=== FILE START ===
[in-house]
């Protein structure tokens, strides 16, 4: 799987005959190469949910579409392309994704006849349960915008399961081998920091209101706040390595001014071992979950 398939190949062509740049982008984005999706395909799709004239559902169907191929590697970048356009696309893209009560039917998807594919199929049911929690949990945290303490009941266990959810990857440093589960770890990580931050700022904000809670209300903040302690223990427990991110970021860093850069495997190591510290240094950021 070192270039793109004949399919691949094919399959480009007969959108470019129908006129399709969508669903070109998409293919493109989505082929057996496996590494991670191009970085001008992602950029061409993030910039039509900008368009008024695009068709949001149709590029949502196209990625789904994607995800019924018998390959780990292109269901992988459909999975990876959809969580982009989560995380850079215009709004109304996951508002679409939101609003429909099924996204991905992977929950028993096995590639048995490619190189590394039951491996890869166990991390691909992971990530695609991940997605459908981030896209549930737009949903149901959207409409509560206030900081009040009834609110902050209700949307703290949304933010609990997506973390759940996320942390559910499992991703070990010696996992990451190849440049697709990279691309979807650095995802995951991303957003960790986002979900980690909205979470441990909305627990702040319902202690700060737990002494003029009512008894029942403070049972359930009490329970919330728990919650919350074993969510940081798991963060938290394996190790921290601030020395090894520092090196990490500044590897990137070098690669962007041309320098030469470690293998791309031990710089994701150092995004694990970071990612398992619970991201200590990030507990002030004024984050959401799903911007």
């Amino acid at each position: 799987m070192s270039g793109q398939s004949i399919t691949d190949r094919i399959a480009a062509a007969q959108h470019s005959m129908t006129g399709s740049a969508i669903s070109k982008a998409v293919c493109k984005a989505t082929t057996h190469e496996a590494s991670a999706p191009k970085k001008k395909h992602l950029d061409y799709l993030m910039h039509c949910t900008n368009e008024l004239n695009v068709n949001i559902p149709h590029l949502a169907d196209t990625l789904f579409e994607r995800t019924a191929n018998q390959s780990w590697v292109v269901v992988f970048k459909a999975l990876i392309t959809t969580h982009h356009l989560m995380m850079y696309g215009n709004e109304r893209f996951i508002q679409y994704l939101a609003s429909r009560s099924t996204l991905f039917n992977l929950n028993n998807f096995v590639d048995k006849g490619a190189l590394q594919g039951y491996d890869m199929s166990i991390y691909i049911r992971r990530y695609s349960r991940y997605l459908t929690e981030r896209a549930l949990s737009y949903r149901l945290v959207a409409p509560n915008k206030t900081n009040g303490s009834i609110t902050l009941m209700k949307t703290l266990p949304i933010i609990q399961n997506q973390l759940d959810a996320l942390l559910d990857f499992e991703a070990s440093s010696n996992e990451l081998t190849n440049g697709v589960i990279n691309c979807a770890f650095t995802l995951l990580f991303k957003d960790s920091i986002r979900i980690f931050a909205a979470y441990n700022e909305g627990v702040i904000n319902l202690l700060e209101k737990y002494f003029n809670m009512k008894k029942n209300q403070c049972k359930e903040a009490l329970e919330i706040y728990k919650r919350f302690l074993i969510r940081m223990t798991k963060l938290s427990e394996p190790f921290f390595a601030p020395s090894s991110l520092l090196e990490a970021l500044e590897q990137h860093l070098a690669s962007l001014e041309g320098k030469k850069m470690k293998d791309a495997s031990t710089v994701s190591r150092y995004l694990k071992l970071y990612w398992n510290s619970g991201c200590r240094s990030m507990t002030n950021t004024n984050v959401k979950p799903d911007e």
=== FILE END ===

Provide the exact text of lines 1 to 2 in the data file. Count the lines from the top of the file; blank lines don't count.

[in-house]
């Protein structure tokens, strides 16, 4: 799987005959190469949910579409392309994704006849349960915008399961081998920091209101706040390595001014071992979950 398939190949062509740049982008984005999706395909799709004239559902169907191929590697970048356009696309893209009560039917998807594919199929049911929690949990945290303490009941266990959810990857440093589960770890990580931050700022904000809670209300903040302690223990427990991110970021860093850069495997190591510290240094950021 070192270039793109004949399919691949094919399959480009007969959108470019129908006129399709969508669903070109998409293919493109989505082929057996496996590494991670191009970085001008992602950029061409993030910039039509900008368009008024695009068709949001149709590029949502196209990625789904994607995800019924018998390959780990292109269901992988459909999975990876959809969580982009989560995380850079215009709004109304996951508002679409939101609003429909099924996204991905992977929950028993096995590639048995490619190189590394039951491996890869166990991390691909992971990530695609991940997605459908981030896209549930737009949903149901959207409409509560206030900081009040009834609110902050209700949307703290949304933010609990997506973390759940996320942390559910499992991703070990010696996992990451190849440049697709990279691309979807650095995802995951991303957003960790986002979900980690909205979470441990909305627990702040319902202690700060737990002494003029009512008894029942403070049972359930009490329970919330728990919650919350074993969510940081798991963060938290394996190790921290601030020395090894520092090196990490500044590897990137070098690669962007041309320098030469470690293998791309031990710089994701150092995004694990970071990612398992619970991201200590990030507990002030004024984050959401799903911007």